A better PIO program for PWM decode

One of the things that the BLDC controller needs to do is to decode a PWM signal from an AS5048A hall effect sensor. I had been using two RP2040 PIO programs to measure both the high time and the interval, but I was finding it a little awkward to interleave reads from two FIFOs (and it was using all the PIO resources with 4 motors).

After a bit of head scratching, I came up with this program that reads both the high time of the PWM and the interval and sends them in one 32-bit “struct” on the FIFO. The main reason that I wanted to use two programs before was to avoid the possibility of getting out of sync if I alternated high/interval on the same FIFO.

What if the CPU was reading the interval but thought it was the high time or vice versa? Packing them into one 32-bit value neatly solves that problem. The trick is to use the “IN” instruction, which is normally used to read from pins, but it supports reading from another register instead. By using IN to fetch 16 bits from the counter register (X), we can shift 16 bits of the counter into the ISR register, ready to be sent. By using the “autopush” feature on 32 bits the PIO automatically pushes the packed value after the second “IN” instruction. The only gotcha with this approach is that the counters are limited to 16 bits, which is enough to handle roughly 1.5ms intervals. The AS5048A uses a 1ms interval so that’s just about right for my application.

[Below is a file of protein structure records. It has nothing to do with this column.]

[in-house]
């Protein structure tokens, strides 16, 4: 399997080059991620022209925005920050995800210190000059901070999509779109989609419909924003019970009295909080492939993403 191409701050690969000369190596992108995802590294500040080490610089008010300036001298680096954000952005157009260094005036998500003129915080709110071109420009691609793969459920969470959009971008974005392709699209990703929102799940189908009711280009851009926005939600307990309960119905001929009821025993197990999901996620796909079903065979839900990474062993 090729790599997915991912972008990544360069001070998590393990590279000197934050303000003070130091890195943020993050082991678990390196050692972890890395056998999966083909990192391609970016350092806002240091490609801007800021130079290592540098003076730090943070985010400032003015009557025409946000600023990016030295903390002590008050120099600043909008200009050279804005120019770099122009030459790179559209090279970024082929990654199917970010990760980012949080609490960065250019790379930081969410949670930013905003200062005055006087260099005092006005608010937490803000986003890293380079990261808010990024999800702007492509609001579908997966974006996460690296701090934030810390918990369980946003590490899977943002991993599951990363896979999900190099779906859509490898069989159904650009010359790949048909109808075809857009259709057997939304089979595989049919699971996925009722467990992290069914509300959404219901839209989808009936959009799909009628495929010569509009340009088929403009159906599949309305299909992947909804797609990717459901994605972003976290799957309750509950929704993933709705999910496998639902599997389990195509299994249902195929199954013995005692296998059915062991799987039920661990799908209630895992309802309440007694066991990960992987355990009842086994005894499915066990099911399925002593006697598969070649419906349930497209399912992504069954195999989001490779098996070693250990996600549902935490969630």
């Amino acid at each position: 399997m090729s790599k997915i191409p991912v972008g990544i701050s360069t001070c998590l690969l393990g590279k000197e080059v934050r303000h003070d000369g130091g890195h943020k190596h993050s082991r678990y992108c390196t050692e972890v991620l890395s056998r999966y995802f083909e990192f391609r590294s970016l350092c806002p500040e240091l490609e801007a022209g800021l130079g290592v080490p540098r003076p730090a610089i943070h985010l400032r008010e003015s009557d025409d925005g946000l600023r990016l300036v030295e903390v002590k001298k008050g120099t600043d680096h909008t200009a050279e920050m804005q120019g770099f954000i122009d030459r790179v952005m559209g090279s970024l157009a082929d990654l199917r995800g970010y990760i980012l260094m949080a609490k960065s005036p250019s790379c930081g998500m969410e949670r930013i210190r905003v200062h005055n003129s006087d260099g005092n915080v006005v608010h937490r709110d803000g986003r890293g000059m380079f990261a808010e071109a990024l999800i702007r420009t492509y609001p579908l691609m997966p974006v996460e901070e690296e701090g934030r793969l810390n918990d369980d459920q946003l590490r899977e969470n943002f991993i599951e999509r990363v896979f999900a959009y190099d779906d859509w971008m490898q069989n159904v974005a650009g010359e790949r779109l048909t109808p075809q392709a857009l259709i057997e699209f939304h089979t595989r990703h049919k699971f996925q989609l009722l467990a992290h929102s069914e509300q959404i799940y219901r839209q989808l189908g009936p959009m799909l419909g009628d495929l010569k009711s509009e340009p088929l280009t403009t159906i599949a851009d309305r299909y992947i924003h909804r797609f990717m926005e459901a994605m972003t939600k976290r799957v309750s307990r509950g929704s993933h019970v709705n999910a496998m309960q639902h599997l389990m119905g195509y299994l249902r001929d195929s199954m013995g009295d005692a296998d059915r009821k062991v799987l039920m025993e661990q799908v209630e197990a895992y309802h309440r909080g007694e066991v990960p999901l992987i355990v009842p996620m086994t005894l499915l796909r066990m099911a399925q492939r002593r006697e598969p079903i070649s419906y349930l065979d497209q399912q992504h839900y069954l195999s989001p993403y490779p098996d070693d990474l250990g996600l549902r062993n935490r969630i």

mov x, !NULL             ; x = 0xffffffff

loop_high:                 ; do {
  jmp x-- cont_loop_high   ;   x--
cont_loop_high:            ;
  nop                      ;   nop to match number of cycles below
  jmp pin loop_high        ; } while pin is high

  in x, 16                 ; Copy 16 bits of counter into ISR

loop_low:                  ; do {
  jmp x-- cont_loop_low   ;   x--
cont_loop_low:             ;
  jmp pin exit_loop_low    ;   if pin is high: break
  jmp loop_low             ; } while 1

  in x, 16                 ; Copy 16 bits of counter into ISR

The interval and count can then be decoded as follows:

uint32_t high = 0xffff - (raw_pio_output>>16);
uint32_t invl = 0xffff - (raw_pio_output & 0xffff);

The PIO assembler file is here on Github.

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